Going to Alcatraz is a super touristy thing to do. I mean, I obviously was going to go to the Golden Gate Bridge but besides that I would say I generally try to avoid the tourist traps in any city. This is not meant as a disclaimer because I actually had a super fun time at Alcatraz and would have to say that it is definitely worth it to make your reservations in advance and go. However, my reasons for heading to this ominous Island were less about its time as a penitentiary and more about its symbolism and role in one of the greatest Civil Rights movements that no one seems to really know or care about.
If you don’t care about what I’m about to say, I’ll tip you off that there are some pretty cool pics at the end. I guess you can skip to them.
You’ve probably gathered that I’m into Civil Rights from my Atlanta posts at the Martin Luther King Memorial. Like my obsession with churches, civil rights movements fascinate me. There is something incredible about gathering a substantial number of people who may not always agree but have come together to fight against the man! Even more incredible is when these movements work and change is achieved. THAT IS AMAZING PEOPLE. A group fought for their equality and non-violently (usually) enacted legislative and social change. WOW I’m getting sweaty just writing about it. What a gorgeous thing!
Of course there are sadder sides to Civil Rights. It doesn’t always work and sometimes the change that follows is miniscule. Often people have to suffer undeserved punishments in the name of the end goal which sometimes never comes into fruition or proves ineffective. Sometimes people forget about your valiant efforts and this was what I found to be the case at Alcatraz.
When the Red Power Movement (a phrase actually coined by Vine Deloria, Jr. the father of one of my college profs!) began in the late 1960’s I doubt many people thought it would have an impact. How could a racial group that made up less than 2% of the United State’s population get anyone’s attention? It turns out that occupying an Island and trying to break off as a self governing body is a pretty good start! With the idea of Pan-Indianism (a break down of the barriers between different tribe identities and the start of a more encompassing identity as Native Americans) the racial group gained a lot more visibility and power. The occupation at Alcatraz was one of the more famous acts during the movement, though certainly not the only one. 89 (mostly college students but some married couples and 6 children) of different tribes gathered together and claimed the Island according to 1868 Treaty terms made with the Sioux Indian Tribe. They occupied the Island for almost 2 years asking for federal funds to build an education center, ecology center, and cultural center.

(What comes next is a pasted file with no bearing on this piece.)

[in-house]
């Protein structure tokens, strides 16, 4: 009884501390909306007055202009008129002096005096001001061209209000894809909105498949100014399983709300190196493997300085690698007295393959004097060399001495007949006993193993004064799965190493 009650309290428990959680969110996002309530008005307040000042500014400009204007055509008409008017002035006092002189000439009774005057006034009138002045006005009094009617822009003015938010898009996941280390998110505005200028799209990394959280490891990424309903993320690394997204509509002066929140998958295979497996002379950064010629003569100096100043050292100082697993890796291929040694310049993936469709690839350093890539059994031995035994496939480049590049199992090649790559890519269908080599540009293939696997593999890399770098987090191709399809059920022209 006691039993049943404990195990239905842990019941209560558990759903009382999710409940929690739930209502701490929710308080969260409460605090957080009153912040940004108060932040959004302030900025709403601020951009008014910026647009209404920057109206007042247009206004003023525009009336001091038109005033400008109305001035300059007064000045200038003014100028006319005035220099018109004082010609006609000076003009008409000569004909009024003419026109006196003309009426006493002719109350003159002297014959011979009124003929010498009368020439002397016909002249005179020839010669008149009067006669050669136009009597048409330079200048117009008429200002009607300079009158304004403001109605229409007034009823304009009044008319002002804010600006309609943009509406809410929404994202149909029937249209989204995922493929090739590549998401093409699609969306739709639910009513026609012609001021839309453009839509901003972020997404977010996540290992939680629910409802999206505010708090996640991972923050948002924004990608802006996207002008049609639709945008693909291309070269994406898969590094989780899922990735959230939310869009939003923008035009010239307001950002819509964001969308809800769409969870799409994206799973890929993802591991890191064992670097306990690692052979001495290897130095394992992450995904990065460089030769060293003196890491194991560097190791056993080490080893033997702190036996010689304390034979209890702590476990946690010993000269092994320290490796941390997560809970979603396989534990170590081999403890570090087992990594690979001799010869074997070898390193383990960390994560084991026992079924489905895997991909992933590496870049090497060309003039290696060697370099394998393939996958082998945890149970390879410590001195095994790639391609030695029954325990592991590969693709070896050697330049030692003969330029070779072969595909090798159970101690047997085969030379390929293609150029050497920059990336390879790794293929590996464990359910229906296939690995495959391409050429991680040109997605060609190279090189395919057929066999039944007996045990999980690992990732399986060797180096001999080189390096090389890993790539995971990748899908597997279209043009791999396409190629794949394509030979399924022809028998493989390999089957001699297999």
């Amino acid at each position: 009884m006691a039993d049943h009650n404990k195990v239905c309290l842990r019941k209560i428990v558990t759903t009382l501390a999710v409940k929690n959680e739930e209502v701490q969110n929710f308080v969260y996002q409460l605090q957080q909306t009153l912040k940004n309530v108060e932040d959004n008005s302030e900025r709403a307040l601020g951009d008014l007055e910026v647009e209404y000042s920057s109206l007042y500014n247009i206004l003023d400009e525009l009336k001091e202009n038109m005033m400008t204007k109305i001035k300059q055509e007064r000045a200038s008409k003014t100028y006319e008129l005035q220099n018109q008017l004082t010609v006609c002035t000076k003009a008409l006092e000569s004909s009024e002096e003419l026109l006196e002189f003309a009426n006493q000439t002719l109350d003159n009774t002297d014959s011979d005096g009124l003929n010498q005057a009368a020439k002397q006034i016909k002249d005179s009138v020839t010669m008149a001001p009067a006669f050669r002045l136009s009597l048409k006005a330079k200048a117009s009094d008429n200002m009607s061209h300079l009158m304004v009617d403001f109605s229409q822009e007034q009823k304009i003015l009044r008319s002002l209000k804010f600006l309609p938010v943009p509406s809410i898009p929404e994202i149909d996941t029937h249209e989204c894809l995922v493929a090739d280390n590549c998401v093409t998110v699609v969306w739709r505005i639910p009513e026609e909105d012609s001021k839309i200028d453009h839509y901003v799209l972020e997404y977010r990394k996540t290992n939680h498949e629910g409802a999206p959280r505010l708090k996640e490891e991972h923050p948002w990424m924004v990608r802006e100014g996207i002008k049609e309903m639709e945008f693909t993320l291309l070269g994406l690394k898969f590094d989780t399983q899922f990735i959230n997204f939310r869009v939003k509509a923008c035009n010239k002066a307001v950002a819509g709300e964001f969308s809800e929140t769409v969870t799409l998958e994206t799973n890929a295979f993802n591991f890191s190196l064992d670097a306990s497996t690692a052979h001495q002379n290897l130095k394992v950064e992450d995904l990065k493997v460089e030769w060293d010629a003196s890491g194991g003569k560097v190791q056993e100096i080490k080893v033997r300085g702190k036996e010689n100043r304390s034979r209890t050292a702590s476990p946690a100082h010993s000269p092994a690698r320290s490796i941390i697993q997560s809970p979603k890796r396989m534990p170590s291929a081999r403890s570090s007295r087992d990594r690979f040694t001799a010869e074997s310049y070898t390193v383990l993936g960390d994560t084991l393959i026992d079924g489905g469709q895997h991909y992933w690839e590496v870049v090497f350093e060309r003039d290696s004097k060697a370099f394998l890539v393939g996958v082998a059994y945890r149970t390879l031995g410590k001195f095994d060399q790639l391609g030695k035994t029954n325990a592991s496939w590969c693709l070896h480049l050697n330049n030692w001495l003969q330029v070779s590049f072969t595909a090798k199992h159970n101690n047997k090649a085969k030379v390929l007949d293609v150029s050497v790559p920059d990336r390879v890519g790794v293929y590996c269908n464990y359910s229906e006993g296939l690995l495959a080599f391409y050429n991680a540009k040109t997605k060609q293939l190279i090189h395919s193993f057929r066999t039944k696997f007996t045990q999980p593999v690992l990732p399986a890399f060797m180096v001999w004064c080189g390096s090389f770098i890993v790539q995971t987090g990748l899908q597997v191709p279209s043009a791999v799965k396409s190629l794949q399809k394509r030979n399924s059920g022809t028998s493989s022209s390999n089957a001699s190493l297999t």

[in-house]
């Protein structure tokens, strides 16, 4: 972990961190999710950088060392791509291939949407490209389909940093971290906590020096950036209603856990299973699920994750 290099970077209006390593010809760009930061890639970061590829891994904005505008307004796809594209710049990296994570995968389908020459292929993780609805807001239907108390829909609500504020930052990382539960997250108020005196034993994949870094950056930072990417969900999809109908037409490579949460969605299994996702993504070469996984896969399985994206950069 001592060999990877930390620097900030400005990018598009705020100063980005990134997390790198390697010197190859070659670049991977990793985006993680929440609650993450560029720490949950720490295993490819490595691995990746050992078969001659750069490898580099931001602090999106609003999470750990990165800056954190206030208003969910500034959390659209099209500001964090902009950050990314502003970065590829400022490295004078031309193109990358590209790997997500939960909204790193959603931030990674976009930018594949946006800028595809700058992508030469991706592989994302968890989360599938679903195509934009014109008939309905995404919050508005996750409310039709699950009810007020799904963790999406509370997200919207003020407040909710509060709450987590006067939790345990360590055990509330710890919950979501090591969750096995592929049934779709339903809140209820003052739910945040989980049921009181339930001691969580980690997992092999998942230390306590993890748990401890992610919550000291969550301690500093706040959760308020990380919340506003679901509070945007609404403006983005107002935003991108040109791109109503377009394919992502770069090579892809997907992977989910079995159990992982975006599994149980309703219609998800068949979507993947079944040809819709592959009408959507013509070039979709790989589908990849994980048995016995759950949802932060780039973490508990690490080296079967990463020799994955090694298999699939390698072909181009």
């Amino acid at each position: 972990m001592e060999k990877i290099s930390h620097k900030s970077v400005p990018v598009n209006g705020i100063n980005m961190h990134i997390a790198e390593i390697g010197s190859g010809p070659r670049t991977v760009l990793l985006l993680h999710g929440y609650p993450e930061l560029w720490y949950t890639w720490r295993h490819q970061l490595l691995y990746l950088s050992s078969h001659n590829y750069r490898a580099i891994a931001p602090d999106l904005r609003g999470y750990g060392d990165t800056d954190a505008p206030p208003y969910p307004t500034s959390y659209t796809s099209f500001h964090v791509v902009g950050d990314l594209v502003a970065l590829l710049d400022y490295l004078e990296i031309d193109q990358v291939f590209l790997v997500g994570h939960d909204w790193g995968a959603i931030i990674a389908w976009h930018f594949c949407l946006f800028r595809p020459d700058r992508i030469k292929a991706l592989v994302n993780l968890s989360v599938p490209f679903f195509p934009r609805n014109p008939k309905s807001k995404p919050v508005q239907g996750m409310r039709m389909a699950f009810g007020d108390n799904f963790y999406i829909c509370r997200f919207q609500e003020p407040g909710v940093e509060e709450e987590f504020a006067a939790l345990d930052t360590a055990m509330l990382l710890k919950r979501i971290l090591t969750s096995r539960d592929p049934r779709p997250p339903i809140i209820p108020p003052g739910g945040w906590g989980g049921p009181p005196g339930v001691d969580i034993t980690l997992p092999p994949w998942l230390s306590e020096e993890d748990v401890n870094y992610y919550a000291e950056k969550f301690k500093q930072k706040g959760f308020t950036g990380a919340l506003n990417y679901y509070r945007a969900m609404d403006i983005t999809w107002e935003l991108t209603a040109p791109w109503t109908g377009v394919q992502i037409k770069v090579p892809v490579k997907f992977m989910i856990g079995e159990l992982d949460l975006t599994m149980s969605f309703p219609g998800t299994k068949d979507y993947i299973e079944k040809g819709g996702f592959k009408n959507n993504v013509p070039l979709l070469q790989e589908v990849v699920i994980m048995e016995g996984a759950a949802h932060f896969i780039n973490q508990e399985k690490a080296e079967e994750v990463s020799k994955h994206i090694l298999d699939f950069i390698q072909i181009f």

They ultimately failed but offset the Red Power Movement, the American Indian Renaissance and dozens of other protests, some of which were successful. I was so excited to see the actual place this amazing event took place and to learn more about the conditions (the government cut off all electrical power and telephone service to the island until they removed them by force on June 11, 1971). I expected an audio tour or a guide to tell me where they slept, share stories of those who were involved, and the history of the movement but instead all I found was a little exhibit with some old pictures and information.
SO, I hope you enjoyed that history lesson ;) I was pretty disappointed about the lack of Native American recognition but it was still a cool experience. I guess I can’t blame them for trying to capitalize on the money maker, which is obviously the prison aspect. I’ll finish it off with some pictures: